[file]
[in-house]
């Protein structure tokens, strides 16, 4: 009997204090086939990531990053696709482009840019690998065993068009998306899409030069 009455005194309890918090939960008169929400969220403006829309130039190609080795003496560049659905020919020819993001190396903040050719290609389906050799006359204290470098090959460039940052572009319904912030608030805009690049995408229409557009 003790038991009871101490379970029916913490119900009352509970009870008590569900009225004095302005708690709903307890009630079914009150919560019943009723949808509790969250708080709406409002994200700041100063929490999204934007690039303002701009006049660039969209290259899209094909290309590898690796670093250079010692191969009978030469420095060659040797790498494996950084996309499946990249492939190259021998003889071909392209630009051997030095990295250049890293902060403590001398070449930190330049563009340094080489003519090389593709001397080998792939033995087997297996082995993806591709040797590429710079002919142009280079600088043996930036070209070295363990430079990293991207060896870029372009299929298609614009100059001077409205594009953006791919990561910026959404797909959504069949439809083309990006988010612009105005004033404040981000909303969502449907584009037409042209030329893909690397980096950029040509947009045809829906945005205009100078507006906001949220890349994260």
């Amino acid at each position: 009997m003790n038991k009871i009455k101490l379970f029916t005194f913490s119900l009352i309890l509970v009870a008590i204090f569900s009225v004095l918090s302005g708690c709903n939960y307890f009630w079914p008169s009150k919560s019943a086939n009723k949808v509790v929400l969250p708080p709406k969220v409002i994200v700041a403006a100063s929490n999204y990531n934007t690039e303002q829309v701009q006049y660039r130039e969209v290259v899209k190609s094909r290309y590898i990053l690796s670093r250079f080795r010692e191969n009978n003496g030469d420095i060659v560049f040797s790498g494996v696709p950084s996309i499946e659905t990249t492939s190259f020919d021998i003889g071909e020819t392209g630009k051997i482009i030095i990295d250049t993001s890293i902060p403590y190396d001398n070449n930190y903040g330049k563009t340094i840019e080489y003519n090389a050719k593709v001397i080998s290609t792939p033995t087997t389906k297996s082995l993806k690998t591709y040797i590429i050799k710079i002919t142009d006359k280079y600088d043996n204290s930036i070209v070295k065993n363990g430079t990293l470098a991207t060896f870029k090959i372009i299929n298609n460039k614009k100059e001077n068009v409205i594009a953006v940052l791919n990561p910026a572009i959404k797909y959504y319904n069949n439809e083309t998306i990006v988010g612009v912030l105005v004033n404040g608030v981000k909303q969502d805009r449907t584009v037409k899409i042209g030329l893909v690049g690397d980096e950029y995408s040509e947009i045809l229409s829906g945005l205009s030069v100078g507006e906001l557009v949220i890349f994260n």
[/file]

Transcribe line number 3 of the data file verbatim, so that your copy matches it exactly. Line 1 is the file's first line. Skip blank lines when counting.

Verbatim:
């Amino acid at each position: 009997m003790n038991k009871i009455k101490l379970f029916t005194f913490s119900l009352i309890l509970v009870a008590i204090f569900s009225v004095l918090s302005g708690c709903n939960y307890f009630w079914p008169s009150k919560s019943a086939n009723k949808v509790v929400l969250p708080p709406k969220v409002i994200v700041a403006a100063s929490n999204y990531n934007t690039e303002q829309v701009q006049y660039r130039e969209v290259v899209k190609s094909r290309y590898i990053l690796s670093r250079f080795r010692e191969n009978n003496g030469d420095i060659v560049f040797s790498g494996v696709p950084s996309i499946e659905t990249t492939s190259f020919d021998i003889g071909e020819t392209g630009k051997i482009i030095i990295d250049t993001s890293i902060p403590y190396d001398n070449n930190y903040g330049k563009t340094i840019e080489y003519n090389a050719k593709v001397i080998s290609t792939p033995t087997t389906k297996s082995l993806k690998t591709y040797i590429i050799k710079i002919t142009d006359k280079y600088d043996n204290s930036i070209v070295k065993n363990g430079t990293l470098a991207t060896f870029k090959i372009i299929n298609n460039k614009k100059e001077n068009v409205i594009a953006v940052l791919n990561p910026a572009i959404k797909y959504y319904n069949n439809e083309t998306i990006v988010g612009v912030l105005v004033n404040g608030v981000k909303q969502d805009r449907t584009v037409k899409i042209g030329l893909v690049g690397d980096e950029y995408s040509e947009i045809l229409s829906g945005l205009s030069v100078g507006e906001l557009v949220i890349f994260n």